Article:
The Utah State Capitol makes use of a green roof to cover its parking garage. (Photo courtesy of Carlisle Coatings and Waterproofing.)

The Heat Island Effect

The single largest contributing factor to electricity blackouts is the sun. The light and heat of the sun correlate with the increase of electrical demand charges and average occupancy levels of commercial, industrial and institutional buildings. The heat of the sun is the most intense in the summer at midday.

This is also the time when there is the highest electrical output at occupied businesses from air conditioning, office equipment and lighting. It is reported that every one-degree increase in temperature increases air conditioning use by an average of two percent.

The intensity of the sun also contributes to a phenomenon known as “urban heat islands.” Scientists have indicated that this phenomenon exists in most metropolitan areas of the United States. The urban heat island effect is the pocket of hot air that settles over urban areas. Recent studies have indicated that urban areas are on average five degrees hotter in the summertime than the surrounding suburbs. The major reason for this temperature change is attributed to plants and trees that are prominent in suburban areas and largely nonexistent in most major urban areas. Trees provide cooling shade and the water that evaporates from the leaves cools the air. Black roofs, asphalt roads and parking lots add to the heat island phenomenon.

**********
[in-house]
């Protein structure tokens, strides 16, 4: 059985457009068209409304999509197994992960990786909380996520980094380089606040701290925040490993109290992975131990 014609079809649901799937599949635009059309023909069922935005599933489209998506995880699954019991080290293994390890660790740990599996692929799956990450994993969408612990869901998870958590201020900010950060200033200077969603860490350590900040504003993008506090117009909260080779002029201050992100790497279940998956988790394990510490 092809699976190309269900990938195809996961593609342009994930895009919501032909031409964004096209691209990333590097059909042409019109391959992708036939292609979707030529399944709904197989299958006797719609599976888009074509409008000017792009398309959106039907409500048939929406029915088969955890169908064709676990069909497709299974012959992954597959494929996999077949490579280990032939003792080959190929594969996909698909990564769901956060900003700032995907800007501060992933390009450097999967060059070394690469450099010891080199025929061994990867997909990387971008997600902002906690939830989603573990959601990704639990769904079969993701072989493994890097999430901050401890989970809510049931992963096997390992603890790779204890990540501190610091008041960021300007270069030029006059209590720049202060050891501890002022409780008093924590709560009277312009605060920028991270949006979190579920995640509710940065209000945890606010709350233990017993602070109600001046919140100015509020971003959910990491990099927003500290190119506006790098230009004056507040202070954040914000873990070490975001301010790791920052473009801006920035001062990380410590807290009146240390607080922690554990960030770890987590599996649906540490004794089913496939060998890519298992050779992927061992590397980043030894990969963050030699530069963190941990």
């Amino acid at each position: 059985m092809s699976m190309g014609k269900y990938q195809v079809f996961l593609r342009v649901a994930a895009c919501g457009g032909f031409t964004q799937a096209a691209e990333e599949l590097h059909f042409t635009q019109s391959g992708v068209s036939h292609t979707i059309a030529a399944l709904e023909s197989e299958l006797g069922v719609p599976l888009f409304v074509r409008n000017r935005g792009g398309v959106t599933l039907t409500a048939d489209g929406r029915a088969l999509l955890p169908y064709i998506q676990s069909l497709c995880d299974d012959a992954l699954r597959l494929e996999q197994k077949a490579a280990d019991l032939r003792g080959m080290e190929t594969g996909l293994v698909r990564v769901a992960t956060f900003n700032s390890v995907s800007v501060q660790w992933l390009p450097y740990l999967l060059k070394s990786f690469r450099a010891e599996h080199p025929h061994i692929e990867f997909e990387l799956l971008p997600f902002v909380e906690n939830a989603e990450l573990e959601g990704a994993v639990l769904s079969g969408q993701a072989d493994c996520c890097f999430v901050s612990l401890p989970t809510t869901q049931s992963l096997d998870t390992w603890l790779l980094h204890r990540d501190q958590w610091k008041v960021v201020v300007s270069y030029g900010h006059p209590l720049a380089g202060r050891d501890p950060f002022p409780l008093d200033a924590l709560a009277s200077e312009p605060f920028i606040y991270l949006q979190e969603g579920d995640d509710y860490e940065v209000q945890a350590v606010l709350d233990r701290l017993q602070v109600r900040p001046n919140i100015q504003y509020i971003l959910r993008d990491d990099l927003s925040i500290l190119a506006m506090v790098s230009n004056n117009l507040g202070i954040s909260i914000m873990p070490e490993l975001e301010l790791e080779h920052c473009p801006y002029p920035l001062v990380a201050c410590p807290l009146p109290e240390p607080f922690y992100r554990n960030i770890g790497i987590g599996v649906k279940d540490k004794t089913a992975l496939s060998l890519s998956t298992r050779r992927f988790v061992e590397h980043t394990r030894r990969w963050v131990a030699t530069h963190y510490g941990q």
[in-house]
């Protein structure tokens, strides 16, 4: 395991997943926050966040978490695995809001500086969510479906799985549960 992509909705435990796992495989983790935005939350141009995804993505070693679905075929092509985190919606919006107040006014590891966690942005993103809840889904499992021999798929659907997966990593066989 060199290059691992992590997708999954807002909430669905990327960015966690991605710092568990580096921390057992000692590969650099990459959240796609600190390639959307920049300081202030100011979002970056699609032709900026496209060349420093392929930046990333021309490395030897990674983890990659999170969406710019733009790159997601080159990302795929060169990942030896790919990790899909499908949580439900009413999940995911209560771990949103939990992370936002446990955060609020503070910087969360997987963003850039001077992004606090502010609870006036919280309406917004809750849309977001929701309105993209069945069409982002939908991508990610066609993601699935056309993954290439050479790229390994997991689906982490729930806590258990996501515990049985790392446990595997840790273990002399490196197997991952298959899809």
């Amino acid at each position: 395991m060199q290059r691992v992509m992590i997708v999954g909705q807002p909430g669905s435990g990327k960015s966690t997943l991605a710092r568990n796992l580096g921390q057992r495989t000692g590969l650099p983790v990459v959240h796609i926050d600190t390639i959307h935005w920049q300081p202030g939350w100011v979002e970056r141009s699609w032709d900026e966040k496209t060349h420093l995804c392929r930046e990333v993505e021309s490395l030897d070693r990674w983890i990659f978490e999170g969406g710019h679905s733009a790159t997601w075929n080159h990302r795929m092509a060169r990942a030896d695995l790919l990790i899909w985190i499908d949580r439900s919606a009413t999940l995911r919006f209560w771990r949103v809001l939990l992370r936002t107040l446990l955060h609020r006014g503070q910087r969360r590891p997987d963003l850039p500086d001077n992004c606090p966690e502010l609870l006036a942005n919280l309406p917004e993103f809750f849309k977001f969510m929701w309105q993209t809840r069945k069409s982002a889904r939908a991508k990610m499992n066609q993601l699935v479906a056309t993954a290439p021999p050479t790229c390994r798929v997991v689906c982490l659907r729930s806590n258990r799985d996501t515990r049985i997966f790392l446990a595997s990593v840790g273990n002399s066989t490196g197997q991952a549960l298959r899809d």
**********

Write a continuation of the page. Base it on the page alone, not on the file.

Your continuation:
The urban heat island effect also contributes to the formation of smog as a result of the chemical reactions in the air. A one-degree rise in temperature in a major urban area such as Los Angeles could increase the smog risk by as much as three percent. Smog can cause irritation of the eyes and induce asthma attacks; it can also contribute to permanent lung damage.

In order to provide a better understanding of the heat island effect and provide solutions to these issues, the Department of Energy (DOE) and the Environmental Protection Agency (EPA) have funded The Heat Island Program at the Lawrence Berkeley National Laboratory (LBNL). Dr. Hashem Akbari, who heads up the Heat Island Group, states, “Heat island research is conducted to find, analyze, and implement solutions to the summer warming trends occurring in urban areas, the so called ‘heat island’ effect.”

He notes that the group “currently concentrates on the study and development of more reflective surfaces for roadways and buildings.”

The group’s research in the roofing field has centered on providing reliable measurements of current roofing materials for solar resistance and infrared emittance and establishing a database of roofing materials that can be used for construction and improvements in these areas. The group also collaborates with roofing material manufacturers and assists them in the development and fabrication of cool roofing materials.